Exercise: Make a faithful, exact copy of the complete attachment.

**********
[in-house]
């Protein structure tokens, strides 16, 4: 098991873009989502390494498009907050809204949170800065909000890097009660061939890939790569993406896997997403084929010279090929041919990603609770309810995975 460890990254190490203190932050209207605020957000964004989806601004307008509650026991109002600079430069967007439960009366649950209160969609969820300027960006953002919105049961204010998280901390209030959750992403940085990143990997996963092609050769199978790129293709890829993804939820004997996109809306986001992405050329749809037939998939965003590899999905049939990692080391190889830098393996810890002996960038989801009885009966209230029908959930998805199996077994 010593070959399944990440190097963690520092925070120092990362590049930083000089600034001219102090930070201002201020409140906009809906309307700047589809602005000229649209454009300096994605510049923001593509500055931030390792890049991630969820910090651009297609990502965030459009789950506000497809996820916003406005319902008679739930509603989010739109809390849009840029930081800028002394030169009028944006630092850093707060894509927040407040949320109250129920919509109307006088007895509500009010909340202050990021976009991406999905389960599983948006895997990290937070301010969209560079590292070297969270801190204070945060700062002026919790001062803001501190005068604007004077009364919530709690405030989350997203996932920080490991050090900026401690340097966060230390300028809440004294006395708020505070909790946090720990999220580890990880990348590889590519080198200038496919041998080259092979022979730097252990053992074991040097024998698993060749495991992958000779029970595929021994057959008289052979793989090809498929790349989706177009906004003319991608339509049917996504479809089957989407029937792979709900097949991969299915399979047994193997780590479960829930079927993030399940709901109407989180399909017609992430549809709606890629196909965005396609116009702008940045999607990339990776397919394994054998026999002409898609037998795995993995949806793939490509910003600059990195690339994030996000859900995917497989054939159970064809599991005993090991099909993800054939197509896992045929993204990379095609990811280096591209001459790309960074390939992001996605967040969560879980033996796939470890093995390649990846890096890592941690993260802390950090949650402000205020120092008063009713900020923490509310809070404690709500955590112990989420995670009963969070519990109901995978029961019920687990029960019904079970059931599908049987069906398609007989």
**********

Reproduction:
[in-house]
């Protein structure tokens, strides 16, 4: 098991873009989502390494498009907050809204949170800065909000890097009660061939890939790569993406896997997403084929010279090929041919990603609770309810995975 460890990254190490203190932050209207605020957000964004989806601004307008509650026991109002600079430069967007439960009366649950209160969609969820300027960006953002919105049961204010998280901390209030959750992403940085990143990997996963092609050769199978790129293709890829993804939820004997996109809306986001992405050329749809037939998939965003590899999905049939990692080391190889830098393996810890002996960038989801009885009966209230029908959930998805199996077994 010593070959399944990440190097963690520092925070120092990362590049930083000089600034001219102090930070201002201020409140906009809906309307700047589809602005000229649209454009300096994605510049923001593509500055931030390792890049991630969820910090651009297609990502965030459009789950506000497809996820916003406005319902008679739930509603989010739109809390849009840029930081800028002394030169009028944006630092850093707060894509927040407040949320109250129920919509109307006088007895509500009010909340202050990021976009991406999905389960599983948006895997990290937070301010969209560079590292070297969270801190204070945060700062002026919790001062803001501190005068604007004077009364919530709690405030989350997203996932920080490991050090900026401690340097966060230390300028809440004294006395708020505070909790946090720990999220580890990880990348590889590519080198200038496919041998080259092979022979730097252990053992074991040097024998698993060749495991992958000779029970595929021994057959008289052979793989090809498929790349989706177009906004003319991608339509049917996504479809089957989407029937792979709900097949991969299915399979047994193997780590479960829930079927993030399940709901109407989180399909017609992430549809709606890629196909965005396609116009702008940045999607990339990776397919394994054998026999002409898609037998795995993995949806793939490509910003600059990195690339994030996000859900995917497989054939159970064809599991005993090991099909993800054939197509896992045929993204990379095609990811280096591209001459790309960074390939992001996605967040969560879980033996796939470890093995390649990846890096890592941690993260802390950090949650402000205020120092008063009713900020923490509310809070404690709500955590112990989420995670009963969070519990109901995978029961019920687990029960019904079970059931599908049987069906398609007989």